(Bloomberg) -- Facebook Inc.’s mounting Cambridge Analytica data crisis continues to roil markets and draw the ire of politicians on both sides of the Atlantic. Chief Executive Officer Mark Zuckerberg, silent so far, is under increasing pressure to testify before Congress and the U.K. Parliament.
Here are the latest developments:
European Regulators Talk Tough
Privacy watchdogs from the U.K. and European Union are plotting their next steps in the wake of the scandal. The ICO, the U.K. Data protection agency, is in the process of obtaining a warrant to search the premises of Cambridge Analytica. Separately, the EU Justice Commissioner Vera Jourova said she plans to meet with Facebook while on an official visit in the U.S. this week and seek answers.
U.K. lawmaker Damian Collins, head of a committee investigating the impact of social media on recent elections, on Tuesday summoned Zuckerberg to give evidence, and parliament has asked the Facebook CEO to appear.
Pressure Ratchets Up in the U.S.
In the U.S., there is growing pressure on regulators to hold Facebook accountable. One key question they could consider is whether Facebook violated a 2011 consent decree with the Federal Trade Commission by allowing a third party to take so much data about a person’s friends. The 20-year agreement requires Facebook to get users’ explicit permission before sharing data about them. If Facebook was found to have violated the decree, it could be liable for millions of dollars in fines a day. Facebook has denied violating the consent decree, according to The Washington Post.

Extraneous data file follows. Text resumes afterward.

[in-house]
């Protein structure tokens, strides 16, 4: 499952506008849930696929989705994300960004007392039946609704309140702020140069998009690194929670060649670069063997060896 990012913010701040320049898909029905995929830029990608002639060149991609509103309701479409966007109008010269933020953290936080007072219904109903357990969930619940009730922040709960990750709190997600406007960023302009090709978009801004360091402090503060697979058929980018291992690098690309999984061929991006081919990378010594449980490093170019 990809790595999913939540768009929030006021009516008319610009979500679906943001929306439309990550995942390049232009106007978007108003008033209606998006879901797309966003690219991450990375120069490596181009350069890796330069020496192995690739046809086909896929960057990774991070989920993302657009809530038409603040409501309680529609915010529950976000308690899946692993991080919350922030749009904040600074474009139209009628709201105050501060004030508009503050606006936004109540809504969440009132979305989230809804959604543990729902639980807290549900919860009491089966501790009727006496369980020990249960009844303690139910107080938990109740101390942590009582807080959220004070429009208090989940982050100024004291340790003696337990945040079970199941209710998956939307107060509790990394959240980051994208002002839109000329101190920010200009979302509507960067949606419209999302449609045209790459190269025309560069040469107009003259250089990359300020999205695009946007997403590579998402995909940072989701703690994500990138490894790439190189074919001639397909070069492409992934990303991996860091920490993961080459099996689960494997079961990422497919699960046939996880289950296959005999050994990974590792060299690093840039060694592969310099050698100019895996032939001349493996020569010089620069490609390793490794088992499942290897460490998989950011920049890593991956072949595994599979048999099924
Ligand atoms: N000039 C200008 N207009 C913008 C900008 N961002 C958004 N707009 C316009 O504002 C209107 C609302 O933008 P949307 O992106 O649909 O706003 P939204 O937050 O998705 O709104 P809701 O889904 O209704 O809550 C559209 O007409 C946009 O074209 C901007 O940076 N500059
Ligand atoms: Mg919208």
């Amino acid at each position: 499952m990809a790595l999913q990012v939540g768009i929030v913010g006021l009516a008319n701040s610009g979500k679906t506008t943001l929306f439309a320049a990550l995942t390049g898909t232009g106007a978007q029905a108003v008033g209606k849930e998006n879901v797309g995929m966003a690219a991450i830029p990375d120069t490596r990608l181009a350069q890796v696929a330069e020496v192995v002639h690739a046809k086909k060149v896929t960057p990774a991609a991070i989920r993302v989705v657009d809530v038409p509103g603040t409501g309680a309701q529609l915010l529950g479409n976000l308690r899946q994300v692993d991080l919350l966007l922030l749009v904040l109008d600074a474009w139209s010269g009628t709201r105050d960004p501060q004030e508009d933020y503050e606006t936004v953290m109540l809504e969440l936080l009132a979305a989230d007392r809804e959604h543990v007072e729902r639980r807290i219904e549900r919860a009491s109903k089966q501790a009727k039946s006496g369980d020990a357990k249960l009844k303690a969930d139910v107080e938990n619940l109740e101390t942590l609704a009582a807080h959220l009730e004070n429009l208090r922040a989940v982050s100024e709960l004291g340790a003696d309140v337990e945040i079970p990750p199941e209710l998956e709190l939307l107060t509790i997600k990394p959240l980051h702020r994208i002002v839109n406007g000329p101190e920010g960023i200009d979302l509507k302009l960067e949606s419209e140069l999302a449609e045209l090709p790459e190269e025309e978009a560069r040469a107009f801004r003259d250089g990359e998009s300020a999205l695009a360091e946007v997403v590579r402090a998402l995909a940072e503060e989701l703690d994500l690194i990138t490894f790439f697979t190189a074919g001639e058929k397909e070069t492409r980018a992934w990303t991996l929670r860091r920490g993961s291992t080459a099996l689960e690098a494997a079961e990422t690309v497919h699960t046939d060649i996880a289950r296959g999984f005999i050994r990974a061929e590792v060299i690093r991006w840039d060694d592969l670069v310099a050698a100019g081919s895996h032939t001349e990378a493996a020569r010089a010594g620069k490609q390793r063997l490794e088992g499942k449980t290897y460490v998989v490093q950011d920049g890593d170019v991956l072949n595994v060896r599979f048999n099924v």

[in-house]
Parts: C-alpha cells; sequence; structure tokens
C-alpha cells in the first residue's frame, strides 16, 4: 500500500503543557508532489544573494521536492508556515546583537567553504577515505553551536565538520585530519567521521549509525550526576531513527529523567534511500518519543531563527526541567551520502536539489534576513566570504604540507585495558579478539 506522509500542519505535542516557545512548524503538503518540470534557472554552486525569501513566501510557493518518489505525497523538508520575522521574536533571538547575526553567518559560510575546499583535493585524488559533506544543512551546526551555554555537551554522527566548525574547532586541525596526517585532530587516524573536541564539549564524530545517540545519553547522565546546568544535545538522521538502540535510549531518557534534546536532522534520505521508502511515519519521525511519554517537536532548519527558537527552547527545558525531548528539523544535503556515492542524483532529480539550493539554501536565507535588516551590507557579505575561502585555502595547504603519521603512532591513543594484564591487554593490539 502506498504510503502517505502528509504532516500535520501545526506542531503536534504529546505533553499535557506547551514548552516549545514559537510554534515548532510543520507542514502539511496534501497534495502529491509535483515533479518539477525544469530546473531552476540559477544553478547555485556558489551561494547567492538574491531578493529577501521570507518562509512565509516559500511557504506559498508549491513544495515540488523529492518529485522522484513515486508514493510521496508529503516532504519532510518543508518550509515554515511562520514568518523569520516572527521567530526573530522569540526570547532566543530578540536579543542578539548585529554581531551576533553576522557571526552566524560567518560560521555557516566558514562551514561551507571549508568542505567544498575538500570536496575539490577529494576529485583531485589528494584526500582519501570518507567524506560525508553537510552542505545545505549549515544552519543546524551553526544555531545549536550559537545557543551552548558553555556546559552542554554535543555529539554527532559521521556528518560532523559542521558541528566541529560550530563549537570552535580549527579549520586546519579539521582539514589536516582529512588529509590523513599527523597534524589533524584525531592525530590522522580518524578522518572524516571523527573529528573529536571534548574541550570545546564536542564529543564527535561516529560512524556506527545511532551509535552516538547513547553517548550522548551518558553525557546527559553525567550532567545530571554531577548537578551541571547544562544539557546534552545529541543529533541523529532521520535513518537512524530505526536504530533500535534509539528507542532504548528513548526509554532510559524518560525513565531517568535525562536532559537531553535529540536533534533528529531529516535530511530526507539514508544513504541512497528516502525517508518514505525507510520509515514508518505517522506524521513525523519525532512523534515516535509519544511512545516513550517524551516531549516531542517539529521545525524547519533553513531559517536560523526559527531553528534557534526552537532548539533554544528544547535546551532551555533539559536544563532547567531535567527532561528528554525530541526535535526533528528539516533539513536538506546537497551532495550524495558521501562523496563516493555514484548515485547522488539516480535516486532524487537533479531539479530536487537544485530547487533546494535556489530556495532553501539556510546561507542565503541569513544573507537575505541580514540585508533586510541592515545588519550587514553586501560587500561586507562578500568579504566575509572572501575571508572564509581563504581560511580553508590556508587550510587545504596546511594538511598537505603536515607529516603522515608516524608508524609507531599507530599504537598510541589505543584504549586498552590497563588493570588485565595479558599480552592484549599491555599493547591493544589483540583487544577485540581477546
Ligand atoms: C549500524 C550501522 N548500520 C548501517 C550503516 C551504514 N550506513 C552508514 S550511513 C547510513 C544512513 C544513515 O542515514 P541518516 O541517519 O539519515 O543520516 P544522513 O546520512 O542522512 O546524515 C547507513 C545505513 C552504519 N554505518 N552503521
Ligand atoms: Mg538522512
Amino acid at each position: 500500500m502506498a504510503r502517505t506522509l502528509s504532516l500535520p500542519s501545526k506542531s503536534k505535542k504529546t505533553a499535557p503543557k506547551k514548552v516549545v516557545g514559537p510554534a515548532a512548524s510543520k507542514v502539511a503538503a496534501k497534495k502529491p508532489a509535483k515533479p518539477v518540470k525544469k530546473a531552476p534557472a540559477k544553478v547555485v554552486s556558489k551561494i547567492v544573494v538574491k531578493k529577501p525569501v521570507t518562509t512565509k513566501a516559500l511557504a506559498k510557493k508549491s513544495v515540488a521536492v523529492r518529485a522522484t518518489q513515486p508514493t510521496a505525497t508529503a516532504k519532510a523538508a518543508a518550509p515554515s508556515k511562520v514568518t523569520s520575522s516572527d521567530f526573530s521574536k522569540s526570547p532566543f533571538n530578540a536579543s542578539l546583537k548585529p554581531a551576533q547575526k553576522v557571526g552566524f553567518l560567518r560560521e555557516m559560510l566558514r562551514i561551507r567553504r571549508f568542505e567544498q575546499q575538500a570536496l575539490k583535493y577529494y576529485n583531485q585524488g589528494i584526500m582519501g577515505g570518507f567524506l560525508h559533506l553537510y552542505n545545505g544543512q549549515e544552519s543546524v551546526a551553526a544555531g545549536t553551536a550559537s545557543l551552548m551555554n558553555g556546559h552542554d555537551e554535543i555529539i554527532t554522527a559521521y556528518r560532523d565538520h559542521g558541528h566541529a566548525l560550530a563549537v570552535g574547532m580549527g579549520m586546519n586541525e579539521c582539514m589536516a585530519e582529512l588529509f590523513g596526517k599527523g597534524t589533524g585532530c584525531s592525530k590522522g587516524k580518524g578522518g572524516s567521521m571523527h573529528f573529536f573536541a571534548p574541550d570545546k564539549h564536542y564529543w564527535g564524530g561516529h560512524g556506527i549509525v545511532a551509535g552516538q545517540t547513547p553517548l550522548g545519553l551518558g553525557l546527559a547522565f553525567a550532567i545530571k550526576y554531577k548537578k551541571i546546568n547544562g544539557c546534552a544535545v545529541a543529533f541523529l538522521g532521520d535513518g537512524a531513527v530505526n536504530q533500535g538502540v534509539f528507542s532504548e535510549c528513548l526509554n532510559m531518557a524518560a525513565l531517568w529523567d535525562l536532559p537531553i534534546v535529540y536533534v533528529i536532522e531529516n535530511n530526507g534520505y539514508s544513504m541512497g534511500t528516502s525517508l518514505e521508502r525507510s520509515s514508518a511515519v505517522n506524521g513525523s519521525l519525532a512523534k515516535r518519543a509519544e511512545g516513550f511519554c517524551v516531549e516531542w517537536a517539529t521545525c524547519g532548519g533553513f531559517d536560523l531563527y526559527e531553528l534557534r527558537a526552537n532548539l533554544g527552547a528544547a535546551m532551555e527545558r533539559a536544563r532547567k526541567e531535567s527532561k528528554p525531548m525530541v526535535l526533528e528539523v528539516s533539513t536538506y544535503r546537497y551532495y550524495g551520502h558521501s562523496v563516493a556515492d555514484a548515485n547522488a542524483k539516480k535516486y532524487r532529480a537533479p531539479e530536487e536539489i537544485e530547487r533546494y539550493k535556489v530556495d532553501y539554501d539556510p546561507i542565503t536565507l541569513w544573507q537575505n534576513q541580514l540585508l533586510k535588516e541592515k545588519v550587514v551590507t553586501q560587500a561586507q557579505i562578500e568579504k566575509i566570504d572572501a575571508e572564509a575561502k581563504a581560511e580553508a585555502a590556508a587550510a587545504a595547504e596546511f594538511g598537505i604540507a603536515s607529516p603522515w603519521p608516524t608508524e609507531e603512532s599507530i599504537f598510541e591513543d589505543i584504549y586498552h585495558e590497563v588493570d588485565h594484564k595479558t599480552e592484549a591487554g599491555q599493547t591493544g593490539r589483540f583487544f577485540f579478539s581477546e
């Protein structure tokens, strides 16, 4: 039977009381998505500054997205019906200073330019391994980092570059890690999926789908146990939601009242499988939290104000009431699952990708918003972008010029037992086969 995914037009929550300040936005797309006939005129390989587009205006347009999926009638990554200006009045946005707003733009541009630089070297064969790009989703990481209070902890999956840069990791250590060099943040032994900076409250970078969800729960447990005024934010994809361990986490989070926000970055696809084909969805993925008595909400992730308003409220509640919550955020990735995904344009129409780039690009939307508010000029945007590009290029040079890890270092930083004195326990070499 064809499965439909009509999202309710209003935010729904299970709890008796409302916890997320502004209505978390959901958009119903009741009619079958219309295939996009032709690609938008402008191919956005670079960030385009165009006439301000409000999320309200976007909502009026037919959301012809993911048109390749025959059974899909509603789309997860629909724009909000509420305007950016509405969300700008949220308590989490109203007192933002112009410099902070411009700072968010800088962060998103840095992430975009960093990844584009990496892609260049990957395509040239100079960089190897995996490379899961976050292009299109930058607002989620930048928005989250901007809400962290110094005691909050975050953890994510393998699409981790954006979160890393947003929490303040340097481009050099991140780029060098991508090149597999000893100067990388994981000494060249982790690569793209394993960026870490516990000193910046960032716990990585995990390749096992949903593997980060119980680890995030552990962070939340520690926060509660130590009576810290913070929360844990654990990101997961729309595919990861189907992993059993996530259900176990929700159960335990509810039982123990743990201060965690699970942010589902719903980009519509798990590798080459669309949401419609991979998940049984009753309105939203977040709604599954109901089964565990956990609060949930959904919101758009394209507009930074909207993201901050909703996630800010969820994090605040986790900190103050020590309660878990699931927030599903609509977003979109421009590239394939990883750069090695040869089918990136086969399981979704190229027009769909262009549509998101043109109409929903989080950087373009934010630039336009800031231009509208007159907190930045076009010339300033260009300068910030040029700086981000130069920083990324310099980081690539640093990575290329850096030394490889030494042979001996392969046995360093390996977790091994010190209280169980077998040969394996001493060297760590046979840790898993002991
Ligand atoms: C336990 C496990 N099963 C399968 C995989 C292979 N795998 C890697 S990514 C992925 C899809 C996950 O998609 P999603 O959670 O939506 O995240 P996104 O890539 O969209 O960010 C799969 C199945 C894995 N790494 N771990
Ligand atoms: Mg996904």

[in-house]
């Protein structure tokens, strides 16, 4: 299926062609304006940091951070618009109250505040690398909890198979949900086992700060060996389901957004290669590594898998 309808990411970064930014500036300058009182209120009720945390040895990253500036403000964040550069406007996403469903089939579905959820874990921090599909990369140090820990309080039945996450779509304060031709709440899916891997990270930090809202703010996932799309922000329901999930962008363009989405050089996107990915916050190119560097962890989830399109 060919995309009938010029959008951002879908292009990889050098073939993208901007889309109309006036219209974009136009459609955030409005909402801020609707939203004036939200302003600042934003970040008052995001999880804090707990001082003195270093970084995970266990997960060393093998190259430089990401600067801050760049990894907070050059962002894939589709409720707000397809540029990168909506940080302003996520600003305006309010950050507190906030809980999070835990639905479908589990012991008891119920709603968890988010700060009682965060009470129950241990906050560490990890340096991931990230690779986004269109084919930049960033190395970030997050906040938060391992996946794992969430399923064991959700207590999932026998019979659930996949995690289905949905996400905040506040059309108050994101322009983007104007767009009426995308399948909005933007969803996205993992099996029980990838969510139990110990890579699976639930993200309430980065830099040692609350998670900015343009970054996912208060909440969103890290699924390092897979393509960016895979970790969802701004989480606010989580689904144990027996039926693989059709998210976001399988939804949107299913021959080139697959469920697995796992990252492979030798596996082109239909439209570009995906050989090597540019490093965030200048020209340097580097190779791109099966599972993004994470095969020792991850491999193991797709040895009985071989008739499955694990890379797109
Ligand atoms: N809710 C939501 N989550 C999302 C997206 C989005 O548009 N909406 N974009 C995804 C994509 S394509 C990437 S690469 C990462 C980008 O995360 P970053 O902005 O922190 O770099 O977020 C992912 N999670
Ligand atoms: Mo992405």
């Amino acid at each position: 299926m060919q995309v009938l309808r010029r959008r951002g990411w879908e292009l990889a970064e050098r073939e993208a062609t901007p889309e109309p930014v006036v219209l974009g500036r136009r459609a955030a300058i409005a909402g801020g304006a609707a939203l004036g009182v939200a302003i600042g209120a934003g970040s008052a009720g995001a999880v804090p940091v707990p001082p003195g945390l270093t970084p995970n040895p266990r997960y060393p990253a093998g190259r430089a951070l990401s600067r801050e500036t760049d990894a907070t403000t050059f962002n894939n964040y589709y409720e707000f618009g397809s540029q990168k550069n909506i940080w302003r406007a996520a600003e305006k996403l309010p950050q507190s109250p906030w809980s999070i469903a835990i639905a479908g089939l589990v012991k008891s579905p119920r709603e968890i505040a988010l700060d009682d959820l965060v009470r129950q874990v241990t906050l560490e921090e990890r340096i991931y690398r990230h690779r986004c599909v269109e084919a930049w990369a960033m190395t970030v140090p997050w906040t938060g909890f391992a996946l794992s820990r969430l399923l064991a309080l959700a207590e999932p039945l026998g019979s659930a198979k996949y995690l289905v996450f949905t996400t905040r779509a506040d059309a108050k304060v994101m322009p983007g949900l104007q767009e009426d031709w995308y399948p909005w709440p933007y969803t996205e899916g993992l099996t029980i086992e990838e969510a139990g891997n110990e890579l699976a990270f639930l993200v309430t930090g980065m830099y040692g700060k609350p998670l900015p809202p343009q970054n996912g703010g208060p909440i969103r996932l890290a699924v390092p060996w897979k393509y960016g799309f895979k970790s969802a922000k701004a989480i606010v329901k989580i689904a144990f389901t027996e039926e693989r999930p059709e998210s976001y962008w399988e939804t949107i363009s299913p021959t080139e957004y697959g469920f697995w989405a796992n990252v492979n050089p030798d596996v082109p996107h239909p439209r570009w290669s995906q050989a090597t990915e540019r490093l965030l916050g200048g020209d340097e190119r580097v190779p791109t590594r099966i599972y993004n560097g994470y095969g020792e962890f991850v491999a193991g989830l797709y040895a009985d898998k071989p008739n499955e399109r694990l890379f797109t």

Investors Flee, Analysts See Buying Opportunity
Facebook shares closed below their 50-day moving average on Monday and just 98 cents above their year-to-date low closing price. The meltdown cost Zuckerberg $4.9 billion of his fortune, according to the Bloomberg Billionaires Index. Facebook is the only member of the FANG group of tech companies with a negative return year-to-date.
While investors are selling on the controversy, Wall Street analysts say it’s a chance to buy. It’s hard to see potential regulation seriously damaging the company’s dominance in online advertising, several analysts said.
“This is more ‘headline risk’ at this point and does not overly concern us,” Daniel Ives, head of technology research at GBH Insights, said in a note to clients. Ives maintained his buy rating on Facebook shares, saying any stock weakness related to “regulatory and political headline risk” could be an opportunity.
Facebook Holding Town Hall for Employees to Ask Questions
The company is holding an open meeting for all employees Tuesday, according to a Facebook spokesman. The meeting will be led by Facebook’s Deputy General Counsel, Paul Grewal, The Verge reported, and allow employees to ask questions about the metastasizing crisis.
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